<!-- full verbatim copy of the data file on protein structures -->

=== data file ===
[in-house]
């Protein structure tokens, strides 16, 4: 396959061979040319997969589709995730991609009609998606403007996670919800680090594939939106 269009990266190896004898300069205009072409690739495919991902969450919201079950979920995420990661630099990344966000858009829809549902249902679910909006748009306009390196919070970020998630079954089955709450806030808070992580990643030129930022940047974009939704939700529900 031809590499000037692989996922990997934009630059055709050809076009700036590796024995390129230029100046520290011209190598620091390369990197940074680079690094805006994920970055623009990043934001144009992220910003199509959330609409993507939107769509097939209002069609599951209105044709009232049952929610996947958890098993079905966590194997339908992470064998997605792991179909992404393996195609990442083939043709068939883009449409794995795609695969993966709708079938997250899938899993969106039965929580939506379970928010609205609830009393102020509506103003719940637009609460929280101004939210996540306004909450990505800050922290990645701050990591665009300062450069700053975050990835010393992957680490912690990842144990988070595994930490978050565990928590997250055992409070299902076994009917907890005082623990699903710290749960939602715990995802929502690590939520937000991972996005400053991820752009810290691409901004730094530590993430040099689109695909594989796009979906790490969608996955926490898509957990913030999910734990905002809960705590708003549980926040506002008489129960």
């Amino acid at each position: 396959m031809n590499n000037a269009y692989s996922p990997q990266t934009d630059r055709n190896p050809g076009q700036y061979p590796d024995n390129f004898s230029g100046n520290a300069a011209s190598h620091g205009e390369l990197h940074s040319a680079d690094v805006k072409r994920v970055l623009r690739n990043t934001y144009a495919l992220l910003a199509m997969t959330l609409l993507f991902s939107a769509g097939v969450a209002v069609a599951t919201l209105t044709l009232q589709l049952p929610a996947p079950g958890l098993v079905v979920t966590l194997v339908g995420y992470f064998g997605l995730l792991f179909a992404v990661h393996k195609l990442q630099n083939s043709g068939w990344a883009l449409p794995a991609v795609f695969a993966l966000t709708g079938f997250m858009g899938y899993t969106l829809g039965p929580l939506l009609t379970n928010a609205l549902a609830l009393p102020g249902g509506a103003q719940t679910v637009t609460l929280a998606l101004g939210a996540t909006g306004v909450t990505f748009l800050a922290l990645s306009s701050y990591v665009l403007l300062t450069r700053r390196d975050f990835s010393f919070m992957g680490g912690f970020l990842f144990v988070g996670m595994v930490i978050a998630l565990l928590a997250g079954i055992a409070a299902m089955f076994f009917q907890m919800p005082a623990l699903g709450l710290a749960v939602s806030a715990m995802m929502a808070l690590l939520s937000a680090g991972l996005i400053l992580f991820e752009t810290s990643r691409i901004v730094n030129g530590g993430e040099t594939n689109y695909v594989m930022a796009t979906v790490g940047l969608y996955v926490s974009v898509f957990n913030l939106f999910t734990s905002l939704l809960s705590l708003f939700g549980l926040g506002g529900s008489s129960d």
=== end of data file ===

[in-house]
């Protein structure tokens, strides 16, 4: 396959061979040319997969589709995730991609009609998606403007996670919800680090594939939106 269009990266190896004898300069205009072409690739495919991902969450919201079950979920995420990661630099990344966000858009829809549902249902679910909006748009306009390196919070970020998630079954089955709450806030808070992580990643030129930022940047974009939704939700529900 031809590499000037692989996922990997934009630059055709050809076009700036590796024995390129230029100046520290011209190598620091390369990197940074680079690094805006994920970055623009990043934001144009992220910003199509959330609409993507939107769509097939209002069609599951209105044709009232049952929610996947958890098993079905966590194997339908992470064998997605792991179909992404393996195609990442083939043709068939883009449409794995795609695969993966709708079938997250899938899993969106039965929580939506379970928010609205609830009393102020509506103003719940637009609460929280101004939210996540306004909450990505800050922290990645701050990591665009300062450069700053975050990835010393992957680490912690990842144990988070595994930490978050565990928590997250055992409070299902076994009917907890005082623990699903710290749960939602715990995802929502690590939520937000991972996005400053991820752009810290691409901004730094530590993430040099689109695909594989796009979906790490969608996955926490898509957990913030999910734990905002809960705590708003549980926040506002008489129960």
């Amino acid at each position: 396959m031809n590499n000037a269009y692989s996922p990997q990266t934009d630059r055709n190896p050809g076009q700036y061979p590796d024995n390129f004898s230029g100046n520290a300069a011209s190598h620091g205009e390369l990197h940074s040319a680079d690094v805006k072409r994920v970055l623009r690739n990043t934001y144009a495919l992220l910003a199509m997969t959330l609409l993507f991902s939107a769509g097939v969450a209002v069609a599951t919201l209105t044709l009232q589709l049952p929610a996947p079950g958890l098993v079905v979920t966590l194997v339908g995420y992470f064998g997605l995730l792991f179909a992404v990661h393996k195609l990442q630099n083939s043709g068939w990344a883009l449409p794995a991609v795609f695969a993966l966000t709708g079938f997250m858009g899938y899993t969106l829809g039965p929580l939506l009609t379970n928010a609205l549902a609830l009393p102020g249902g509506a103003q719940t679910v637009t609460l929280a998606l101004g939210a996540t909006g306004v909450t990505f748009l800050a922290l990645s306009s701050y990591v665009l403007l300062t450069r700053r390196d975050f990835s010393f919070m992957g680490g912690f970020l990842f144990v988070g996670m595994v930490i978050a998630l565990l928590a997250g079954i055992a409070a299902m089955f076994f009917q907890m919800p005082a623990l699903g709450l710290a749960v939602s806030a715990m995802m929502a808070l690590l939520s937000a680090g991972l996005i400053l992580f991820e752009t810290s990643r691409i901004v730094n030129g530590g993430e040099t594939n689109y695909v594989m930022a796009t979906v790490g940047l969608y996955v926490s974009v898509f957990n913030l939106f999910t734990s905002l939704l809960s705590l708003f939700g549980l926040g506002g529900s008489s129960d």